Pros and Cons – Conventional Loan or FHA Loan?
Purchasing a home is probably the largest purchase you’ll ever make in your lifetime, so you want to get the best possible mortgage loan terms.
If you’re new to the mortgage loan process, you may be wondering whether an FHA loan or a conventional loan would be best for you. Below is info on both types of loans as well as pros and cons of each.
Difference Between FHA and Conventional Loan
While FHA and conventional loans both involve obtaining financing from lenders to purchase or refinance homes, there are slight differences between the two.
Conventional loan are mortgage loans a homebuyer or potential homebuyer gets from banks, credit unions or private lenders.
In exchange for the loan, the individual makes monthly payments that include both the principal amount and interest.
If the borrower fails to make the payments, the homeowner can lose the home through foreclosure. Both the lender and the borrower can lose their investment.
FHA loans are also mortgage loans that provide the homebuyer with money to purchase a home.
However, one major difference is that FHA loans are backed or guaranteed by the Federal Housing Administration.
With an FHA-backed loan, the lender is required to purchase mortgage insurance, which guarantees that the lender will not lose their investment if the borrower fails to make the payments.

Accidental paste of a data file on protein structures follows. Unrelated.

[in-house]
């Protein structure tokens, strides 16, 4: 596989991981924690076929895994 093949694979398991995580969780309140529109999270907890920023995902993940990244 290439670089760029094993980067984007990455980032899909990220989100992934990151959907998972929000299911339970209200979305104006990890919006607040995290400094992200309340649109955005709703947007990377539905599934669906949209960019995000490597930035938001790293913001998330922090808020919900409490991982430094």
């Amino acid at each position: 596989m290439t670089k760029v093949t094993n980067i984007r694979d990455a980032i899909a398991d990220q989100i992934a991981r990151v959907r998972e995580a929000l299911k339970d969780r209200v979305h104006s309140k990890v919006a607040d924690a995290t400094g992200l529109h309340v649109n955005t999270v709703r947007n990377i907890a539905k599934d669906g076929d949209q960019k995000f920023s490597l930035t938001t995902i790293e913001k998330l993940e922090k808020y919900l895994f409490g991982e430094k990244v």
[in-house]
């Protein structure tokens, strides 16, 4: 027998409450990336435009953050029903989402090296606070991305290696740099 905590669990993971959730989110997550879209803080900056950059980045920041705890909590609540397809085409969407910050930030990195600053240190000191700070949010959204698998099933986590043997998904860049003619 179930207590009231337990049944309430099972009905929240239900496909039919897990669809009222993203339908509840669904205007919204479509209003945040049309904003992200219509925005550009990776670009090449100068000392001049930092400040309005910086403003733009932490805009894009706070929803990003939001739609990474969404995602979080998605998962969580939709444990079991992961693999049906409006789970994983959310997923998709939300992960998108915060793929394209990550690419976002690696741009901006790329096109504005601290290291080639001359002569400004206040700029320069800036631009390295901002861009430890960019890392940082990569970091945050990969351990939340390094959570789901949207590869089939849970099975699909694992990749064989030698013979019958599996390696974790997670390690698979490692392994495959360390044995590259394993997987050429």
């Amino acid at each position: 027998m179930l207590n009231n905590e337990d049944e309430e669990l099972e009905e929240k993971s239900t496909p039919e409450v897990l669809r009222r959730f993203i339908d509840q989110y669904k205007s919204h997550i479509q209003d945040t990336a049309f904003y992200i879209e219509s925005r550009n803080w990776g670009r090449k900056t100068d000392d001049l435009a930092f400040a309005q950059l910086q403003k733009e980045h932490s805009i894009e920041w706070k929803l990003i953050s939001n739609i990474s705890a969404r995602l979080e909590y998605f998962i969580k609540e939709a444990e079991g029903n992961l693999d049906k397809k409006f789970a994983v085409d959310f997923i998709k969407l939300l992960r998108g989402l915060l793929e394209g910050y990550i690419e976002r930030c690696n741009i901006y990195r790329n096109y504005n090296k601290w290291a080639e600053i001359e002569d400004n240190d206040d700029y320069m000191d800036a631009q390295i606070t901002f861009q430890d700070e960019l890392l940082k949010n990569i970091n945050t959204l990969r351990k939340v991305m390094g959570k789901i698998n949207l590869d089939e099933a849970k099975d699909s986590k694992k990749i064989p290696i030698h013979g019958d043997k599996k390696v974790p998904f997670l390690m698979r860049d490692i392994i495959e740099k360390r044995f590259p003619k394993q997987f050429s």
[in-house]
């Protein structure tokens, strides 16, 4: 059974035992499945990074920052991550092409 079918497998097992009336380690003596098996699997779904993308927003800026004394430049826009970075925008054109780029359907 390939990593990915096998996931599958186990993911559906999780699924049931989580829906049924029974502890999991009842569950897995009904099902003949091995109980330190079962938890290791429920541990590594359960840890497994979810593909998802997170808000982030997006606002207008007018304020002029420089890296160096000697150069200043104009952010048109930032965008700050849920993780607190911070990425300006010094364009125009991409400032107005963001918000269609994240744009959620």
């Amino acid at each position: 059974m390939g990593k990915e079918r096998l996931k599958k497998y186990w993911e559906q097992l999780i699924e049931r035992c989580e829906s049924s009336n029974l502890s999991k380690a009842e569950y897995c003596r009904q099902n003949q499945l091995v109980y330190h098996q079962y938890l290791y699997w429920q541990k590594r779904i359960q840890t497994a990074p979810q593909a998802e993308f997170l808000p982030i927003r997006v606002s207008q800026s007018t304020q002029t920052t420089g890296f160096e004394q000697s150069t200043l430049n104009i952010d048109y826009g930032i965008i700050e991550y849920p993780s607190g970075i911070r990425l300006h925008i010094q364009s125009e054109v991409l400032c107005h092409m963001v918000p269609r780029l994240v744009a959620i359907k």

Pros and Cons of FHA Loans
- Lower down payment required
- More lenient credit score requirement – consumers can get an FHA loan with credit scores as low as 580.
- Cash and monetary gifts can be used for down payment
- Homebuyers who previously lost their homes to foreclosure can still get an FHA loan after improving their credit scores.
- Seller can provide up to six percent of the money for closing costs.
- FHA loans allow individuals not living in the home to be co-borrowers.
- Allow refinancing with lower equity amounts
- The government backs the loan
- Requires both monthly mortgage insurance and an upfront mortgage insurance premium.
- There is a limit of how much a consumer can borrow based on the location of the home.
- Mortgage insurance is much more expensive than private mortgage insurance that might be required with a conventional loan.
- The borrower may end up paying more over the life of the loan because of the lower requirements.
Pros and Cons of Conventional Loans
- Mortgage insurance usually not required
- More economical for borrowers with good credit scores
- Borrowers may pay less over time due to no mortgage insurance requirement.
- Loan fees can be negotiated.
- Stricter credit score requirement – Consumers must typically have credit scores of at least 600.
- Higher down payment is required.
- Sellers may help with closing costs but usually only up to three percent of the amount.
- They require a certain debt-to-income ratio.
- Because the lender determines interest rates, they can be higher than with an FHA loan.
- More criteria goes into determining eligibility if borrower can’t pay at least 20 percent down payment.
What About VA Loans?
Veterans and military personnel also have the option to purchase a home with the help of a VA loan. A VA loan is a mortgage loan that’s backed by the Department of Veterans Affairs. These loans also come with several benefits, including the following.
- No mortgage insurance required
- No down payment required
- Lower interest rates
- Mortgage is assumable
- No cap on the amount the homebuyer can borrow